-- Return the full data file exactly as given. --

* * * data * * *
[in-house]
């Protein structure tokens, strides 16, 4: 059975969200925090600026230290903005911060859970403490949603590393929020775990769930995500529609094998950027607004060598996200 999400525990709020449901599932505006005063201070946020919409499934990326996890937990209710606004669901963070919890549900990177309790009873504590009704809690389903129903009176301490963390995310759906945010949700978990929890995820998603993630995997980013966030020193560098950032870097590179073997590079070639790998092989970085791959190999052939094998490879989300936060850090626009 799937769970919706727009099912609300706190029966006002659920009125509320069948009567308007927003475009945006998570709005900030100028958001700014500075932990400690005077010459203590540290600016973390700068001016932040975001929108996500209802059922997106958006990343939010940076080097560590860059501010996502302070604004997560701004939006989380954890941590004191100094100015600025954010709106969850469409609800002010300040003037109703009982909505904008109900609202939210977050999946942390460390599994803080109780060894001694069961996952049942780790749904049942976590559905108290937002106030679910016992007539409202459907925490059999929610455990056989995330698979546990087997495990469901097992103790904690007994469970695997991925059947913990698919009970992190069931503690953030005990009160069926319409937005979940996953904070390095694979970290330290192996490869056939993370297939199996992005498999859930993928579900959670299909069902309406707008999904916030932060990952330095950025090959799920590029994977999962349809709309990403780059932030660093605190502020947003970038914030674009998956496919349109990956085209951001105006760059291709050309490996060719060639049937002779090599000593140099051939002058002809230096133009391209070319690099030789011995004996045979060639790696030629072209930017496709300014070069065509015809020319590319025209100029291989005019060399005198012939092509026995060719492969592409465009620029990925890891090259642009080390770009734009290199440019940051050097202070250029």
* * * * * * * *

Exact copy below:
[in-house]
């Protein structure tokens, strides 16, 4: 059975969200925090600026230290903005911060859970403490949603590393929020775990769930995500529609094998950027607004060598996200 999400525990709020449901599932505006005063201070946020919409499934990326996890937990209710606004669901963070919890549900990177309790009873504590009704809690389903129903009176301490963390995310759906945010949700978990929890995820998603993630995997980013966030020193560098950032870097590179073997590079070639790998092989970085791959190999052939094998490879989300936060850090626009 799937769970919706727009099912609300706190029966006002659920009125509320069948009567308007927003475009945006998570709005900030100028958001700014500075932990400690005077010459203590540290600016973390700068001016932040975001929108996500209802059922997106958006990343939010940076080097560590860059501010996502302070604004997560701004939006989380954890941590004191100094100015600025954010709106969850469409609800002010300040003037109703009982909505904008109900609202939210977050999946942390460390599994803080109780060894001694069961996952049942780790749904049942976590559905108290937002106030679910016992007539409202459907925490059999929610455990056989995330698979546990087997495990469901097992103790904690007994469970695997991925059947913990698919009970992190069931503690953030005990009160069926319409937005979940996953904070390095694979970290330290192996490869056939993370297939199996992005498999859930993928579900959670299909069902309406707008999904916030932060990952330095950025090959799920590029994977999962349809709309990403780059932030660093605190502020947003970038914030674009998956496919349109990956085209951001105006760059291709050309490996060719060639049937002779090599000593140099051939002058002809230096133009391209070319690099030789011995004996045979060639790696030629072209930017496709300014070069065509015809020319590319025209100029291989005019060399005198012939092509026995060719492969592409465009620029990925890891090259642009080390770009734009290199440019940051050097202070250029």